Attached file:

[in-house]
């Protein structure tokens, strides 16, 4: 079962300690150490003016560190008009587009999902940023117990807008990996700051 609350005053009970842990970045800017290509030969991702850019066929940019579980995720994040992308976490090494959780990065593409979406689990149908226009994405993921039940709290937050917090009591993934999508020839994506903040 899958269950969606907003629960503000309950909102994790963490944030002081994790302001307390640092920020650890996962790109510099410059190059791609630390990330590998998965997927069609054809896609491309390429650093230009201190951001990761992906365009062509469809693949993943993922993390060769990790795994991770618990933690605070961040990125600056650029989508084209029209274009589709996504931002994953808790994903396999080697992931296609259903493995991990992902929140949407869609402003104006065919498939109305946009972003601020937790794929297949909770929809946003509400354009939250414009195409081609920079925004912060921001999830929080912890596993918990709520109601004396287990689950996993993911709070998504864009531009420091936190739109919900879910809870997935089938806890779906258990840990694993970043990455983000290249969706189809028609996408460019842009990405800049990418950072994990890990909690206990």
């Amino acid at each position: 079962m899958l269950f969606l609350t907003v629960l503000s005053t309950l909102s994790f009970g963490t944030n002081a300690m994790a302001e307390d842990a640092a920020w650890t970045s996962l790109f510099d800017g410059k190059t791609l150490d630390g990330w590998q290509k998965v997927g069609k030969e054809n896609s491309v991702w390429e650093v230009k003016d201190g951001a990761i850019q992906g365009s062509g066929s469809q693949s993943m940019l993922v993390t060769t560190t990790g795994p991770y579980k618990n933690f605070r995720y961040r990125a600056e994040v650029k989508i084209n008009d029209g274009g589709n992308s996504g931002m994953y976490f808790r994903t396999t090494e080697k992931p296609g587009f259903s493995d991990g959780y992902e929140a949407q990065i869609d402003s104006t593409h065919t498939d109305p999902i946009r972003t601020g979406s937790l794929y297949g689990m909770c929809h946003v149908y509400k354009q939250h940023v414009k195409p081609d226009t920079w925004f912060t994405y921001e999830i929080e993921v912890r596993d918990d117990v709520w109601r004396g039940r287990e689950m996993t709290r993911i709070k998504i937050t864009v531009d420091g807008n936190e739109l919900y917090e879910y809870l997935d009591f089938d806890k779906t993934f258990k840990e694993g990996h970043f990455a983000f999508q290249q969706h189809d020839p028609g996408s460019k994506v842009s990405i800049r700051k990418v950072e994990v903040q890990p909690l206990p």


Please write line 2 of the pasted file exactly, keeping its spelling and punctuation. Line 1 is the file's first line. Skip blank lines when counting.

């Protein structure tokens, strides 16, 4: 079962300690150490003016560190008009587009999902940023117990807008990996700051 609350005053009970842990970045800017290509030969991702850019066929940019579980995720994040992308976490090494959780990065593409979406689990149908226009994405993921039940709290937050917090009591993934999508020839994506903040 899958269950969606907003629960503000309950909102994790963490944030002081994790302001307390640092920020650890996962790109510099410059190059791609630390990330590998998965997927069609054809896609491309390429650093230009201190951001990761992906365009062509469809693949993943993922993390060769990790795994991770618990933690605070961040990125600056650029989508084209029209274009589709996504931002994953808790994903396999080697992931296609259903493995991990992902929140949407869609402003104006065919498939109305946009972003601020937790794929297949909770929809946003509400354009939250414009195409081609920079925004912060921001999830929080912890596993918990709520109601004396287990689950996993993911709070998504864009531009420091936190739109919900879910809870997935089938806890779906258990840990694993970043990455983000290249969706189809028609996408460019842009990405800049990418950072994990890990909690206990």